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LETTER: Disappointed in appeal on defeated Smith Creek ASP

Editor: I am disappointed, but not surprised about the upcoming appeal by Three Sisters Mountain Village Properties Limited on the defeated Smith Creek area structure plan given this developer’s history of litigation, and, despite what their PR says,

Editor:

I am disappointed, but not surprised about the upcoming appeal by Three Sisters Mountain Village Properties Limited on the defeated Smith Creek area structure plan, and, despite what their PR says, not listening to the community.

What I can’t figure out is how their latest arguments will hold any water.

For starters, a third of their defeated Smith Creek proposal – and a big reason why it was rejected – called for extensive residential development on the Thunderstone lands, which fall outside Canmore’s municipal growth boundary and beyond the geographic scope of the 1992 Natural Resources Conservation Board (NRCB) decision. In fact, these lands were zoned for wildlife conservation in response to the 1992 NRCB decision.

Secondly, the vision for the area the NRCB did approve for development was for a mixed resort and residential project with 50 per cent of residences “being relatively low-cost apartments, condominiums, multi-family and single-family units on lots less than 50 feet in width.”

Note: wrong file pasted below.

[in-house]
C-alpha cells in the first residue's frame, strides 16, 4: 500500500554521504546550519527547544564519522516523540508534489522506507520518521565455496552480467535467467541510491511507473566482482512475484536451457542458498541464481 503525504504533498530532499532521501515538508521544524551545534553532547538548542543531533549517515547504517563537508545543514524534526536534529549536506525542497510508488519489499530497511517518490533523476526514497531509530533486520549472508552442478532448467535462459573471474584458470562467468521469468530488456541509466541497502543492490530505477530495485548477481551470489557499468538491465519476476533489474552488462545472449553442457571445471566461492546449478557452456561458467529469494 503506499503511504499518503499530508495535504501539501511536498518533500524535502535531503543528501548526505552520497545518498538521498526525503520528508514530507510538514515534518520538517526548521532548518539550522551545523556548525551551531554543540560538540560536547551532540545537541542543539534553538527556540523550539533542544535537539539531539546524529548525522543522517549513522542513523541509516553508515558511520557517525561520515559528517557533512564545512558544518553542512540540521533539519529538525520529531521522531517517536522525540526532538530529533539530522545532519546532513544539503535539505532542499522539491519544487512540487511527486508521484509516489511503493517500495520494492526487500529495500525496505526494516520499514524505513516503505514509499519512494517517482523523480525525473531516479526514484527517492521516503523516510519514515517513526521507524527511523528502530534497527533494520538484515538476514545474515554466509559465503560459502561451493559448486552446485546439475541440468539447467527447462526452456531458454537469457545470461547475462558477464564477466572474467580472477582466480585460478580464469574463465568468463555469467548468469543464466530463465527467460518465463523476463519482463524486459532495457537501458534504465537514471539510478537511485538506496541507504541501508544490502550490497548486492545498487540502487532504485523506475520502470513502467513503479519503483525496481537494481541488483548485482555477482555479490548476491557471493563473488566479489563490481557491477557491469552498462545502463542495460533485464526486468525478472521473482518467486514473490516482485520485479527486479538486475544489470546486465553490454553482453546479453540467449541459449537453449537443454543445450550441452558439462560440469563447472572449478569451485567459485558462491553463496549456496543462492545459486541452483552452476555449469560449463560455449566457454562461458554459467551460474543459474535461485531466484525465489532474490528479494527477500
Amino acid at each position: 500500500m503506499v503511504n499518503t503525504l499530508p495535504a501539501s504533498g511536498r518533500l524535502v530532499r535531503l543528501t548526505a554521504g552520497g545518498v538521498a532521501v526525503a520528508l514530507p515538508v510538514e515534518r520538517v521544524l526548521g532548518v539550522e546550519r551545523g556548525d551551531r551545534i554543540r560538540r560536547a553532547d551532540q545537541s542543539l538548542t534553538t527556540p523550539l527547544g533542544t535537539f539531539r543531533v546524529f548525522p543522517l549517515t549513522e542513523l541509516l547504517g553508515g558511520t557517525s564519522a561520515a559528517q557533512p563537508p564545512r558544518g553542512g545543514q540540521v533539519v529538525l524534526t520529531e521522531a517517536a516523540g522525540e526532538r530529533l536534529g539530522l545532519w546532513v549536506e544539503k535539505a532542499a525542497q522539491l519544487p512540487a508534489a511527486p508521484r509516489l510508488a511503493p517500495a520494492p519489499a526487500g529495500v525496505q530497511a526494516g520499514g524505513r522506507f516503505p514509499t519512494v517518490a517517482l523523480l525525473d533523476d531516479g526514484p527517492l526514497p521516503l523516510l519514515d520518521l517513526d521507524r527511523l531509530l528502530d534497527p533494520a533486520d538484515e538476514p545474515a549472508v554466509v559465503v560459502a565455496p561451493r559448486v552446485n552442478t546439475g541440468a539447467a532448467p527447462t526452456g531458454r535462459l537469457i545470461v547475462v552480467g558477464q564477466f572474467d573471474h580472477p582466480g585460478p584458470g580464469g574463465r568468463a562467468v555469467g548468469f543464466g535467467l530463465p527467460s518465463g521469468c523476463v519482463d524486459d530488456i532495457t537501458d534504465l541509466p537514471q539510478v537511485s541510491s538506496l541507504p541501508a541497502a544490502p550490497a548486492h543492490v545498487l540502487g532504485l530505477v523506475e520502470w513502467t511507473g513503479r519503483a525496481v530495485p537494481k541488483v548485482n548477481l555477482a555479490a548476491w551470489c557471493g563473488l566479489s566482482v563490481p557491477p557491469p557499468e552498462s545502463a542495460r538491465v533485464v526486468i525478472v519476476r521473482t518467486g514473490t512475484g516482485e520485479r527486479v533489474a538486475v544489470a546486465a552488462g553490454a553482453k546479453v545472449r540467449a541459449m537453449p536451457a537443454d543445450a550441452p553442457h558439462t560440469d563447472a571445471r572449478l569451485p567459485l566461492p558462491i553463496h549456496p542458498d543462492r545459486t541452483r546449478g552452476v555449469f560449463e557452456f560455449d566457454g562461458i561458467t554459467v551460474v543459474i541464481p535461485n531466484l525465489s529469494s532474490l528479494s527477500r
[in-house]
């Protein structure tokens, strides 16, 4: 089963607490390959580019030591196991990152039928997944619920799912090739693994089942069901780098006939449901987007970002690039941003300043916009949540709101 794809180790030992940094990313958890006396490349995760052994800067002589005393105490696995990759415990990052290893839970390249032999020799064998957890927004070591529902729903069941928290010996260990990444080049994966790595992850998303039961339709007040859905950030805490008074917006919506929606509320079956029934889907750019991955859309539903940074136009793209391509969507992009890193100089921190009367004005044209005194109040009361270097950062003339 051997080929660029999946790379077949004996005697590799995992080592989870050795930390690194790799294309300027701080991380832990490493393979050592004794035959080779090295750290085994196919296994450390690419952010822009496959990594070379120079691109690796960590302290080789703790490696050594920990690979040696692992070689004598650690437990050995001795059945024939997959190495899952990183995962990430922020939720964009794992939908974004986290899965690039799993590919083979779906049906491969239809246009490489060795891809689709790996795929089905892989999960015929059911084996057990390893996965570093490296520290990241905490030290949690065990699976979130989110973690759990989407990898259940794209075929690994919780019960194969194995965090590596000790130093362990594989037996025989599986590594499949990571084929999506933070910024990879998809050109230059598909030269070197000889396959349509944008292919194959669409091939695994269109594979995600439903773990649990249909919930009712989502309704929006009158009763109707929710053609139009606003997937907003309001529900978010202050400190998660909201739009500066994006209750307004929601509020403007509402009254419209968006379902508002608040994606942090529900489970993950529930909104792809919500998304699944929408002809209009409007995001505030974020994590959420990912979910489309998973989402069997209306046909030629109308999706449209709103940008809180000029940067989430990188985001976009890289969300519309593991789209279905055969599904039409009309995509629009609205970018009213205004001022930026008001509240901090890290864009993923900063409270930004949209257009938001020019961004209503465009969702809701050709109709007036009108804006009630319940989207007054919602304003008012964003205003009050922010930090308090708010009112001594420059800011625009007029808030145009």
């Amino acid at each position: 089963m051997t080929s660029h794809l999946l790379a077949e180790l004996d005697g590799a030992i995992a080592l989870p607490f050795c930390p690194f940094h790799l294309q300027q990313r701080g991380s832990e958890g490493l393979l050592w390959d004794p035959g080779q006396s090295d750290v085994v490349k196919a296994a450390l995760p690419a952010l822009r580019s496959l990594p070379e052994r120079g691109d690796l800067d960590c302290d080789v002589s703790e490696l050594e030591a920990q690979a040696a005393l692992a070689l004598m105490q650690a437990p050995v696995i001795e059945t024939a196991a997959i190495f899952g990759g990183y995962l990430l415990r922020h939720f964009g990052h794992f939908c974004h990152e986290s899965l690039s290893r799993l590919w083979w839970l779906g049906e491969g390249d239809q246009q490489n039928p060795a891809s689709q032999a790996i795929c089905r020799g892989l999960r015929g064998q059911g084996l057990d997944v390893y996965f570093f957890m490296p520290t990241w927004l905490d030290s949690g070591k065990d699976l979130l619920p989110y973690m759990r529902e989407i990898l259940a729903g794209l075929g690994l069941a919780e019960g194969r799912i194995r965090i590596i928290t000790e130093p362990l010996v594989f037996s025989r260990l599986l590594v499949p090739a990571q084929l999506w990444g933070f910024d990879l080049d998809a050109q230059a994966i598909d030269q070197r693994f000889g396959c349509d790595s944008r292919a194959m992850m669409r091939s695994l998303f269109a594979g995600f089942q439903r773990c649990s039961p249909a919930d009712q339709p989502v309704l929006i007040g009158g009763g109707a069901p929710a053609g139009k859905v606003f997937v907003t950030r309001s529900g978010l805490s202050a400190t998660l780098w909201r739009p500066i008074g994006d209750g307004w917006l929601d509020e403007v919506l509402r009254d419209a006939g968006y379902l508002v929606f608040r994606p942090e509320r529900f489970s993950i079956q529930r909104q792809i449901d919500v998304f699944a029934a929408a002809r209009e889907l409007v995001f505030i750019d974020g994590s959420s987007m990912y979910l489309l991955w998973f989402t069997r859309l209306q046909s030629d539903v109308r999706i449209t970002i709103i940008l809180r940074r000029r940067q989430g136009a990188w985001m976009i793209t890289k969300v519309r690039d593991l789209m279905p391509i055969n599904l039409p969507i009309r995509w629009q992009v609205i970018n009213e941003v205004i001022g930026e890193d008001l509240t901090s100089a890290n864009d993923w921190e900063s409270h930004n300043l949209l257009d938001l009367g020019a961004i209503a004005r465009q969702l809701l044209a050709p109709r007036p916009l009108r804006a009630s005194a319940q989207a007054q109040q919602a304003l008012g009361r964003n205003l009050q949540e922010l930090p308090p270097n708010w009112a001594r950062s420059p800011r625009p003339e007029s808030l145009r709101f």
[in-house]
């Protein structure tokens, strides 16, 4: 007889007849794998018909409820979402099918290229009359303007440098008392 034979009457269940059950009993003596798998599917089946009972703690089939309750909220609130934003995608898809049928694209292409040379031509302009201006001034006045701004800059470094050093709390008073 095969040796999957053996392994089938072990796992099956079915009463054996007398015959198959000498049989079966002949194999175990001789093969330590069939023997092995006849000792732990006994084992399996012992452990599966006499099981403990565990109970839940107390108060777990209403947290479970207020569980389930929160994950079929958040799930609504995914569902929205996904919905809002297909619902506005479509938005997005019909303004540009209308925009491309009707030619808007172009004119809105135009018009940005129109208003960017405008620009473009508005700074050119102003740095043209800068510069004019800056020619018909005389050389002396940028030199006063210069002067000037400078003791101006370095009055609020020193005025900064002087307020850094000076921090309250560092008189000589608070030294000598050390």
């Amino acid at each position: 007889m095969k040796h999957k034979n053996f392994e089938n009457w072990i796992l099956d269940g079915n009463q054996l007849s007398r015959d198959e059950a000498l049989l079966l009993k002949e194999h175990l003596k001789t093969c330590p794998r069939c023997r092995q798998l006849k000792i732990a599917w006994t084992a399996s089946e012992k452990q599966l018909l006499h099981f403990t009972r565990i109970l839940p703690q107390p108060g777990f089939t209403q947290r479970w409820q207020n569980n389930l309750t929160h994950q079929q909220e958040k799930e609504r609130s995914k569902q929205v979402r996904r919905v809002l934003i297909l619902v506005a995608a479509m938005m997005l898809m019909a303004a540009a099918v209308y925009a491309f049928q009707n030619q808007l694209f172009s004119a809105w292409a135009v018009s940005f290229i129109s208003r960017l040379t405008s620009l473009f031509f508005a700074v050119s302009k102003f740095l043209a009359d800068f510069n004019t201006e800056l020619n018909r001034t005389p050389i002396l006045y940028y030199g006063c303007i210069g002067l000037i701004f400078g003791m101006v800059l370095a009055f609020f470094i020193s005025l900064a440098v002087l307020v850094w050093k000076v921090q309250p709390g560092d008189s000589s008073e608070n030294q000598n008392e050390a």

The rejected Smith Creek proposal does not represent this vision. Had it been approved, we would have ended up with more high-end, unaffordable, and predominantly empty second homes, none of which our community needs.

Finally, for TSMV to suggest the Town should not take wildlife movement or undermining risk into account is like telling a parent not to worry about their child’s education because it is all a provincial government responsibility.

Human-wildlife coexistence is a municipal safety and sustainability issue our Town grapples with every day, and as the current remediation work that has reduced traffic to a single lane on the road to Quarry Lake shows us, old mining shafts do slump and fail beneath our roads and pathways, requiring costly, taxpayer-funded mitigation.

Karsten Heuer,

Canmore